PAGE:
Surf superstition is alive and well in our culture, and it can be the difference between our best and worst sessions
The Weird World of Surf Superstitions
Some Major League Baseball pitchers hop over the chalk baseline on their way back to the dugout at the end of an inning because they know that if they don’t, something terrible will happen. Step on that chalk line, and you’re practically guaranteed to give up a grand slam in the next inning. For them, it’s almost a universal law. Yet other pitchers step on the line without a second thought. They’re not worried about some kind of karmic penalty from accidentally messing up the baseline, because they know that the real talismanic protection lies in wearing the same unwashed undershirt beneath their jersey every single time they pitch. In their minds, if they forget that thing at home before an away game, they might as well start scanning the “help wanted” ads on Craigslist. Baseball is filled with these little superstitious rituals.
I don’t know about you, but so is my surf life. Can you walk to the water carrying your leash in one hand, unattached to the board you’re carrying with the other hand? I can’t. I don’t remember when it started, but I have to attach my leash to my board before I leave the car to head for the sand. If I don’t, I just know I’ll be surfing like a kook that day (more than normal, I mean). I’m sure that at some point in the past I jogged to the water’s edge holding an unattached leash, then threaded it through the leash string, strapped it to my ankle, paddled out into good waves and proceeded to blow like 15 tubes in a row. I don’t remember that session, but something must have planted the seed of my superstition.
Oh, I’ve got others. If I lose my grip on the bar while waxing up and it falls on the ground, that bar is finished forever—i pitch it right into the garbage. If I surf like a god one day, I’ll climb into the same cold, soggy suit the next session even though I have a fresh, dry wetsuit ready to go. I can’t ride a board with a tail pad on it; just knowing it’s there does something to my brain that makes even getting to my feet seem like a struggle. And these aren’t indicators of a broader case of OCD, either; superstitious rituals don’t follow me further than the parking lot at my local break.
I know I’m not alone in this. An informal survey of fellow surfers I recently conducted revealed that one good friend will rap his knuckles on his stringer while sitting out the back during lulls when the surf is big. If he doesn’t, well, the consequences are too terrifying for him to imagine. Another friend brings the same towel and boardshorts that he wore the first time he went to Indo on every surf trip he goes on now. He doesn’t use them, mind you, he just wants to have them along (hopefully he’s washed them, because his first Indo trip was in 1995). A few respondents reported that they refuse to surf before their, um, morning constitutional, but that’s probably more of a comfort thing than a superstition. But who knows? Superstitions are weird.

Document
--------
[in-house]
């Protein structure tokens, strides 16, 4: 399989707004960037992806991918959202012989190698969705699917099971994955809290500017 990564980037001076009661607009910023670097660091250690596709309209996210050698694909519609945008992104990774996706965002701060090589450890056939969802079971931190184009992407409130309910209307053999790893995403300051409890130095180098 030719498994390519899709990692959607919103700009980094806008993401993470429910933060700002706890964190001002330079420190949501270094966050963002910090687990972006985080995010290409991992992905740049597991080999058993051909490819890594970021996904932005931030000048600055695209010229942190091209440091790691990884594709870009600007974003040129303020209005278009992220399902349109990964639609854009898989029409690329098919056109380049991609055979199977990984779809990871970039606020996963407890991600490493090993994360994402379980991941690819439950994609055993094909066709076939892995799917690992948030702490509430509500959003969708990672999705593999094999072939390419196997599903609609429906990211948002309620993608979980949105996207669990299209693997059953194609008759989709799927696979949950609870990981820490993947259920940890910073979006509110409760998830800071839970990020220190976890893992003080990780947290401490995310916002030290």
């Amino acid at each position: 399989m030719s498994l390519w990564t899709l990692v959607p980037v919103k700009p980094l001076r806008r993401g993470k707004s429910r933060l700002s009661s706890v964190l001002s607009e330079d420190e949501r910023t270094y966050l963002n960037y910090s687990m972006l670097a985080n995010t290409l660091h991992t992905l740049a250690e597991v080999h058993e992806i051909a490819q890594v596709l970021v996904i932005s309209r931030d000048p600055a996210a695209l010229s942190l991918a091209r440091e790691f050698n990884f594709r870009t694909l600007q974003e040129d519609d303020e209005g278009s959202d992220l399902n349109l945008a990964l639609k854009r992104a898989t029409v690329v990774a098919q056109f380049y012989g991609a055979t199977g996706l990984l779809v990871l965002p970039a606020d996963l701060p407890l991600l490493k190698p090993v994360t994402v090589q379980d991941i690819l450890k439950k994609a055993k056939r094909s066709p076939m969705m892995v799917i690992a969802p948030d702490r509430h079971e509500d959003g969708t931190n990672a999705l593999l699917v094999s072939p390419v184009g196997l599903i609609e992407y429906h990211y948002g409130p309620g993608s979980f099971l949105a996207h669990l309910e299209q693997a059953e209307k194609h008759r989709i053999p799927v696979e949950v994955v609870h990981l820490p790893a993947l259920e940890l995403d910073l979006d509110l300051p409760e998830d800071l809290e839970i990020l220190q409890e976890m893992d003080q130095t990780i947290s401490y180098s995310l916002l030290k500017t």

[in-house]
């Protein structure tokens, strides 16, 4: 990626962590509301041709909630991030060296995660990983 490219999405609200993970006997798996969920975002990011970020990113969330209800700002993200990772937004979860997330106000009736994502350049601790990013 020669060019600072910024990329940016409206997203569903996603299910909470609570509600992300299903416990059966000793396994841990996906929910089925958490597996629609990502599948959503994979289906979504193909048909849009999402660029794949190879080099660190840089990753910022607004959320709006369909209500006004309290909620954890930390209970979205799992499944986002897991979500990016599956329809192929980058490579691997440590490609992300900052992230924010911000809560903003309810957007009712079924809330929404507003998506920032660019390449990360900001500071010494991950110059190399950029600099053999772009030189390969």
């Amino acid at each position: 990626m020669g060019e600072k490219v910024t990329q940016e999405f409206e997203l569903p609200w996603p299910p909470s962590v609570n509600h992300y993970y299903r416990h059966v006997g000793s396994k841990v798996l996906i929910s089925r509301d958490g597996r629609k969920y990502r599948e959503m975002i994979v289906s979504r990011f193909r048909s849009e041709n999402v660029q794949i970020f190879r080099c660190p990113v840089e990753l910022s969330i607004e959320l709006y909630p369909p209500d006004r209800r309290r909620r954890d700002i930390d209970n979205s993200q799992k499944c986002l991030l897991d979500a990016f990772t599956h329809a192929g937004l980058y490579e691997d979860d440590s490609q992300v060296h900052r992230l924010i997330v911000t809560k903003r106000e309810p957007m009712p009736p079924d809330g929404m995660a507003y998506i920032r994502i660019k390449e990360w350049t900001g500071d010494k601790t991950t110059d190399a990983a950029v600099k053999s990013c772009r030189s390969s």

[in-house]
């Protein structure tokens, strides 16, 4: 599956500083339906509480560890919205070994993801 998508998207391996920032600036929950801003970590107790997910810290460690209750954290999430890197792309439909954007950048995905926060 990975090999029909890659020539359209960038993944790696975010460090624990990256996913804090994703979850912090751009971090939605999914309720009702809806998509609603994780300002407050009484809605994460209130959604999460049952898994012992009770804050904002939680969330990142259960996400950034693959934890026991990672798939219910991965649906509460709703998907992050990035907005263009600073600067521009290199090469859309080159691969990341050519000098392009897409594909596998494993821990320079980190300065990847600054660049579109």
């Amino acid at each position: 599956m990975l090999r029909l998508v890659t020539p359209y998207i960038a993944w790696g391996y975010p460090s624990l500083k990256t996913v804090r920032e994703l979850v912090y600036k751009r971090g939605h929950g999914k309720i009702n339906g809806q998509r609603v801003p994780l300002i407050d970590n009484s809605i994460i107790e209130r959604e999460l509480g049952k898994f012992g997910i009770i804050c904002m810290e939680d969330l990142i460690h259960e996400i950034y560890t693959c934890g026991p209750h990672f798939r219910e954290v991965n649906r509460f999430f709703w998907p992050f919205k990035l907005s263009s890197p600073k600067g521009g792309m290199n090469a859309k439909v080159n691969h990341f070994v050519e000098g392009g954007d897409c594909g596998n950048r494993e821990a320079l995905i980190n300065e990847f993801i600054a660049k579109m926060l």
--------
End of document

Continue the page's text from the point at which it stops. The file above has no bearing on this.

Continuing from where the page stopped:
So why do we have them anyway?
Well, for one thing, the ocean is vast and unknowable and it doesn’t care about any of us. We can spend decades learning as much as possible about the bizarre behavior of the ocean in the littoral zone, but even then we’ll never be able to assert any sort of control over what the ocean brings each of us when it comes to fun waves (Well, except for Tom Curren, obviously). A little pre-game ritual, a little bowing to superstition and a hint of magical thinking, however, can produce the illusion that at least some aspect of the insanely random surf experience is within our control.
I can’t control the vagaries of tide, swell direction or sandbar formation. But I can control the way I carry my leash to the beach, and I can control the proximity of dirty wax to my surfboard. I can attempt, through repetitive behaviors, to take at least a little bit of the randomness of surfing out of the equation. And maybe, subconsciously, I hope that might cause a chain reaction—that one correct action will cause more pieces to fall into place. Maybe a peak will bend a little more my way, or that shoulder hopper will back off and let me glide in without me yelling like a banshee. What’s more, it seemingly costs me nothing to at least try. It takes only the tiniest bit of focus for me to keep from fumbling the bar of wax onto the ground like a doofus. It takes no effort at all for my buddy to rap his knuckles on his board. On their surface, these actions seem like an easy way to hedge our bets in the hopes that we won’t surf like a dork or get pummeled by rogue sets.
There is, of course, the twin, dark specters of confirmation bias and self-fulfilling prophecies at work here, too. Every once in a while, I forget about my leash rule and realize as I’m paddling out that I’ve already blown it. And sure enough, kookdom is the result. And I have no doubt that my buddy with the magic Indo boardshorts wouldn’t make a single barrel if he went on another boat trip without his disgusting old trunks.
Now, deep down inside, I know that this is all really dumb. I fully realize that I’m perfectly capable of dropping wax on the ground, picking it up, continuing to wax my board and paddling out without blowing any waves. Just the same way Clayton Kershaw probably doesn’t actually think he’s giving up a grannie just because he smudged the baseline (not that he ever would dare tempt fate).
But, my god, surfing, like baseball, is random as hell and incredibly difficult to do well. You can’t blame us for trying to create a sense of control, even if it is just in our own minds.